Democracy at Work?: Spring Symposium Aims to Address the Question

Mon, 10/03/2011

This article was published in the Fall 2011 Saltman Center for Conflict Resolution Newsletter. To read the entire newsletter, click here.

The U.S. government, its citizens and its businesses espouse democracy just about everywhere in the world – except in their own nation’s workplaces. That contradiction will be one of the key topics of a two-day Saltman Center for Conflict Resolution labor and employment law symposium in the spring. Professor Ruben J. Garcia, who joins the Boyd School of Law faculty this fall, is teaming up with visiting Professor Lisa Blomgren Bingham of Indiana University, Bloomington, to present "Democracy and the Workplace."

Lisa Blomgren Bingham Ruben Garcia
Professors Lisa Blomgren Bingham and Ruben J.Garcia will present "Democracy and the Workplace" at the Boyd School of Law.

The upheaval over public employee collective bargaining in Wisconsin and so many other states was the impetus for the conference but serves mainly as a springboard into a much broader subject, Garcia and Bingham explained. "We want to broaden out the question and look at the problem from a much bigger picture perspective, the perspective of voice in the workplace," Bingham said. "This will be an opportunity to bring together scholars from across many disciplines to address the broader questions about whether or how to bring democracy into the workplace," Garcia said. "We want to cast a wide net in terms of participants and disciplinary backgrounds when we call for papers in the early fall."

In addition to the labor and employment relations experts, a separate and independent community of political science scholars might be part of the discussion, for example, "the dialogue and deliberative democracy folks," who argue that democracy should be part of everything people do, Bingham said.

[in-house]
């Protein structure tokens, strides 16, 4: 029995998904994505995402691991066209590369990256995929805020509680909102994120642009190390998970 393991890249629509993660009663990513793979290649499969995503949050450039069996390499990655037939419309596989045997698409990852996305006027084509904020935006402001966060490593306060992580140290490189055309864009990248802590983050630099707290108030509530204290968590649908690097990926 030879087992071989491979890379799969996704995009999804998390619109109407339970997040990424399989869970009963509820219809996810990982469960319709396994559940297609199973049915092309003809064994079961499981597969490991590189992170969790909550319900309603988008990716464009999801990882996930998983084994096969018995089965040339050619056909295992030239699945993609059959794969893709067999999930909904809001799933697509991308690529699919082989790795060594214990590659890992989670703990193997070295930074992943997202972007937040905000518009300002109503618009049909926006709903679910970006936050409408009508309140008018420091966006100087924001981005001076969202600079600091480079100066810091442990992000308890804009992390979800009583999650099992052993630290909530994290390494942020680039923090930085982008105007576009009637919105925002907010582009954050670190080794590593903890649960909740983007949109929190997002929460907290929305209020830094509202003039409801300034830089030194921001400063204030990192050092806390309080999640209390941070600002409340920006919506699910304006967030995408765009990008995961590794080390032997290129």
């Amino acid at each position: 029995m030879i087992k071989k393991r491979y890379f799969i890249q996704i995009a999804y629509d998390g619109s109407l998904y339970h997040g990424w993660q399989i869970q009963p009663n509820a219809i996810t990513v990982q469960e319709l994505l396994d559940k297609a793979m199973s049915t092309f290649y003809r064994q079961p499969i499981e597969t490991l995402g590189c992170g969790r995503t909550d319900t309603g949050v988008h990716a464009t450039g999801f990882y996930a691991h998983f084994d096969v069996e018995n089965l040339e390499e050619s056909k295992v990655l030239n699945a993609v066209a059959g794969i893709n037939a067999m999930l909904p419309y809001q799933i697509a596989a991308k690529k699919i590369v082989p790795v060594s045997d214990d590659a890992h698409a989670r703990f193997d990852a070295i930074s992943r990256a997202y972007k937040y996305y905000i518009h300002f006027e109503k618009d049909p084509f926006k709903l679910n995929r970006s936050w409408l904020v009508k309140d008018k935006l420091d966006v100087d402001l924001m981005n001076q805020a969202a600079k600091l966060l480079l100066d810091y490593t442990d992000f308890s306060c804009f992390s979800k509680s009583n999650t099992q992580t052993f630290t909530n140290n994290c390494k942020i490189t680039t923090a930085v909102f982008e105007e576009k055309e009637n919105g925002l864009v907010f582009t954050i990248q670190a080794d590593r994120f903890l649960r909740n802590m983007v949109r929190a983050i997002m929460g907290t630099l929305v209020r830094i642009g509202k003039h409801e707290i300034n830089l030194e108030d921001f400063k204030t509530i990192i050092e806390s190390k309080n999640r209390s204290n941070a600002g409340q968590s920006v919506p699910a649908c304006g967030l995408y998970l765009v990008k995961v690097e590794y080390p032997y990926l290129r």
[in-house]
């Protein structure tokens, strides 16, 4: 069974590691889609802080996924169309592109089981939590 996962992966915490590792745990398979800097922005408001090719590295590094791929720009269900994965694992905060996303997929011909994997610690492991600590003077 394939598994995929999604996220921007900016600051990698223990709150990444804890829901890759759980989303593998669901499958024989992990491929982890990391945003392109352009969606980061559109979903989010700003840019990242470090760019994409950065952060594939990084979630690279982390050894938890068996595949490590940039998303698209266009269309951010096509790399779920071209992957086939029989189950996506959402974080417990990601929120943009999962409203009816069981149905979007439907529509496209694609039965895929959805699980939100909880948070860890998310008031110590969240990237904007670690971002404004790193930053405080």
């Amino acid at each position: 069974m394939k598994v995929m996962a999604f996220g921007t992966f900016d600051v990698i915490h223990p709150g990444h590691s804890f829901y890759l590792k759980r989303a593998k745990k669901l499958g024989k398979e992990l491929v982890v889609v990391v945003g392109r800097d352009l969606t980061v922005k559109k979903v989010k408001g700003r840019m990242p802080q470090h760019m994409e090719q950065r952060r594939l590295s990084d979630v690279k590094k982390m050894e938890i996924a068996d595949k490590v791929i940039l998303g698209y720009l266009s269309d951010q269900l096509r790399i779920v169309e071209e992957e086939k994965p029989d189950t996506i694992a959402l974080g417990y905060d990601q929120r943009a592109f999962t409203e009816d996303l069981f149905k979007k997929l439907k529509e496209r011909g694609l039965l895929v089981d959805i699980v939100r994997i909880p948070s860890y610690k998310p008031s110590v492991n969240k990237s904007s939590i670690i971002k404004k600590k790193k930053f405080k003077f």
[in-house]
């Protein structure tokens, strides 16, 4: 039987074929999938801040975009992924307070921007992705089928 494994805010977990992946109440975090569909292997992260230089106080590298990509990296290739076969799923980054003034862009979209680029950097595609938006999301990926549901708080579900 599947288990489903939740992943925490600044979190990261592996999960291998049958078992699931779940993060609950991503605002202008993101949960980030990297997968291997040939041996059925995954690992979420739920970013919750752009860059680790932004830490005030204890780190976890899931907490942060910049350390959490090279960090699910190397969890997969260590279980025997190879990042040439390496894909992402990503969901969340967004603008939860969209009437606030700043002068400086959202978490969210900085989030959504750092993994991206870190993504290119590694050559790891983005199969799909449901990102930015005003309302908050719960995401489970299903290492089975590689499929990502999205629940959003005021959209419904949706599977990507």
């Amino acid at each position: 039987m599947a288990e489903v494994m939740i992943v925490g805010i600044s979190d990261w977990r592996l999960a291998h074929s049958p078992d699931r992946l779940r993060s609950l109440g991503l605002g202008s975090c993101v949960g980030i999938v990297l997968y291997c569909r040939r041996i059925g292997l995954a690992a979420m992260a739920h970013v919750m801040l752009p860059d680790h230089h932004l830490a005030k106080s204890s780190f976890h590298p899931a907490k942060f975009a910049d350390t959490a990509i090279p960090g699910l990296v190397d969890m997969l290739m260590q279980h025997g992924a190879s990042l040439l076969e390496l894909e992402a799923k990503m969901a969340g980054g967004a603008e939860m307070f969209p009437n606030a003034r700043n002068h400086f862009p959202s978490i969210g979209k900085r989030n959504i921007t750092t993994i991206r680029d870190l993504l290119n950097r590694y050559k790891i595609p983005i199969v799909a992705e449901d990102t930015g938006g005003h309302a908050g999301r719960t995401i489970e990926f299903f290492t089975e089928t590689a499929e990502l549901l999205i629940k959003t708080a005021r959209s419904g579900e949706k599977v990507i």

"It is such a contradiction to say that we have political voice – this ideal about democracy that we enact for ourselves through our government and that we try to foster throughout the world - but when it comes to something as fundamental as how we spend most of our waking hours we should have no voice at all," she said.

"We want to have a wide ranging conversation to include reimagining democracy in the workplace," Bingham said. "Research in industrial relations points to the benefits of processes that make workplaces more democratic. Collective bargaining is one set of processes but there are other processes in non-union settings—high performance workplaces, innovative management practices, teams, interactive decision-making, all the various ways of running the workplace not under a command-and-control hierarchical management structure but under a flatter structure with far fewer layers of middle management, a much more bottom up structure with delegated exercise of authority."

Garcia said he is passionate about the subject of the conference, and that’s reflected in the amount of his research and writing that has focused on workers’ rights in the context of constitutional rights and international human rights. He came to Boyd from California Western School of Law in San Diego, but before his career in academia, he represented unions
and employees in private practice in Los Angeles. Last year, he was inducted into the illustrious Labor Law Group, becoming one of its 40 academics committed to developing course texts and materials that accurately reflect the practice of labor law. His book, Marginal Workers: How Legal Fault Lines Divide Workers and Leave Them Without Protection, is being published this year.

Also slated for publication this year is a book Bingham co-authored, Dispute Systems Design: Preventing, Managing and Resolving Conflict. The "Democracy and the Workplace"symposium is a good fit for the Saltman Center, Bingham explained, "because collective bargaining is the mother of [Alternative Dispute Resolution]. Collective bargaining gave us the grievance procedure, which was the model for the use of mediation and arbitration in all sorts of other contexts – the courts, business transactions, etc. … So there is a vital intellectual tie between where ADR came from,
the research on voice in ADR and this broader question of voice in the workplace."